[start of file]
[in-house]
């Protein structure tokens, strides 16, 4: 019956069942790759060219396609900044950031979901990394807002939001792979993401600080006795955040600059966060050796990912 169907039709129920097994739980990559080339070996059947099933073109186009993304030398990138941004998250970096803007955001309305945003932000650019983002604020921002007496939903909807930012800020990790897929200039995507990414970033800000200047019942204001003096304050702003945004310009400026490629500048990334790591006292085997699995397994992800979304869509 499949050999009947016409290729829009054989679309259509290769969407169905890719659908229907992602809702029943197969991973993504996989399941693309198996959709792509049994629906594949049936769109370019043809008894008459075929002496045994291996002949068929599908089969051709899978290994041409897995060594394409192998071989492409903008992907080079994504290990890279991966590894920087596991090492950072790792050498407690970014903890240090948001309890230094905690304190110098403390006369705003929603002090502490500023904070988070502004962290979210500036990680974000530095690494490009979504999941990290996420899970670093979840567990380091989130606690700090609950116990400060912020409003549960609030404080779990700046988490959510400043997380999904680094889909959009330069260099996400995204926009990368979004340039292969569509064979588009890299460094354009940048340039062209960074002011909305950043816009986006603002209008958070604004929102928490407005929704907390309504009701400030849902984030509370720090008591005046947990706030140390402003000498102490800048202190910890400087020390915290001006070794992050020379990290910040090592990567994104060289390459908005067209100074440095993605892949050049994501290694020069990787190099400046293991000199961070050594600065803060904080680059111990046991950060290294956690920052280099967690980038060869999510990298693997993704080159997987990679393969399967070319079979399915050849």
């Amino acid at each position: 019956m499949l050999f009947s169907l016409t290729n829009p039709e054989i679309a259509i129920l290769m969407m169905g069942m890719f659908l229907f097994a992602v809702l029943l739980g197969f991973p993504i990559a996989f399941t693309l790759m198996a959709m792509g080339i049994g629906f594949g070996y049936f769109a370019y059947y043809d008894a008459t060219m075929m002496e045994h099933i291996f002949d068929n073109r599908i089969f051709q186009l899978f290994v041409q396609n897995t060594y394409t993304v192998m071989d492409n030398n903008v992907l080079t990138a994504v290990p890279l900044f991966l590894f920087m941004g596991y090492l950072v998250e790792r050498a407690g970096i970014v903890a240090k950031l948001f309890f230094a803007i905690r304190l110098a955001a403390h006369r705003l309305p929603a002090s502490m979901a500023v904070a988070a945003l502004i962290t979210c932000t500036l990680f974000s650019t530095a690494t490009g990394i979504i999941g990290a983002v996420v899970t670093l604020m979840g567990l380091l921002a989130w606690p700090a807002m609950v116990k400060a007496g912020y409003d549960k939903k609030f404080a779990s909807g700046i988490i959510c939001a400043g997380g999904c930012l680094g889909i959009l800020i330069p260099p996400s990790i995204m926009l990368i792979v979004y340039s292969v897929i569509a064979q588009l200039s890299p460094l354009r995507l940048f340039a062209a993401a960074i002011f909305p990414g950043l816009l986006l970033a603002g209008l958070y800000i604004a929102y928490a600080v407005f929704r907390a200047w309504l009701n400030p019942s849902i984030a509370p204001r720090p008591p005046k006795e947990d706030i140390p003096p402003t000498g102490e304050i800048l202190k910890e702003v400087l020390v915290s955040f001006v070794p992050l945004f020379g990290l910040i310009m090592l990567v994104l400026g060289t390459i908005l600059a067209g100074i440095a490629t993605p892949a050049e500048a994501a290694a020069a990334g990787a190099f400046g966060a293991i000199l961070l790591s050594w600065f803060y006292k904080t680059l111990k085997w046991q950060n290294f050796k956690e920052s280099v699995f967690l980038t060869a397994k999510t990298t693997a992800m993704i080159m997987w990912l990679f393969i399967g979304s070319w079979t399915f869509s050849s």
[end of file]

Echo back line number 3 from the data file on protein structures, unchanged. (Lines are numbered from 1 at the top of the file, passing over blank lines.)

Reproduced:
């Amino acid at each position: 019956m499949l050999f009947s169907l016409t290729n829009p039709e054989i679309a259509i129920l290769m969407m169905g069942m890719f659908l229907f097994a992602v809702l029943l739980g197969f991973p993504i990559a996989f399941t693309l790759m198996a959709m792509g080339i049994g629906f594949g070996y049936f769109a370019y059947y043809d008894a008459t060219m075929m002496e045994h099933i291996f002949d068929n073109r599908i089969f051709q186009l899978f290994v041409q396609n897995t060594y394409t993304v192998m071989d492409n030398n903008v992907l080079t990138a994504v290990p890279l900044f991966l590894f920087m941004g596991y090492l950072v998250e790792r050498a407690g970096i970014v903890a240090k950031l948001f309890f230094a803007i905690r304190l110098a955001a403390h006369r705003l309305p929603a002090s502490m979901a500023v904070a988070a945003l502004i962290t979210c932000t500036l990680f974000s650019t530095a690494t490009g990394i979504i999941g990290a983002v996420v899970t670093l604020m979840g567990l380091l921002a989130w606690p700090a807002m609950v116990k400060a007496g912020y409003d549960k939903k609030f404080a779990s909807g700046i988490i959510c939001a400043g997380g999904c930012l680094g889909i959009l800020i330069p260099p996400s990790i995204m926009l990368i792979v979004y340039s292969v897929i569509a064979q588009l200039s890299p460094l354009r995507l940048f340039a062209a993401a960074i002011f909305p990414g950043l816009l986006l970033a603002g209008l958070y800000i604004a929102y928490a600080v407005f929704r907390a200047w309504l009701n400030p019942s849902i984030a509370p204001r720090p008591p005046k006795e947990d706030i140390p003096p402003t000498g102490e304050i800048l202190k910890e702003v400087l020390v915290s955040f001006v070794p992050l945004f020379g990290l910040i310009m090592l990567v994104l400026g060289t390459i908005l600059a067209g100074i440095a490629t993605p892949a050049e500048a994501a290694a020069a990334g990787a190099f400046g966060a293991i000199l961070l790591s050594w600065f803060y006292k904080t680059l111990k085997w046991q950060n290294f050796k956690e920052s280099v699995f967690l980038t060869a397994k999510t990298t693997a992800m993704i080159m997987w990912l990679f393969i399967g979304s070319w079979t399915f869509s050849s």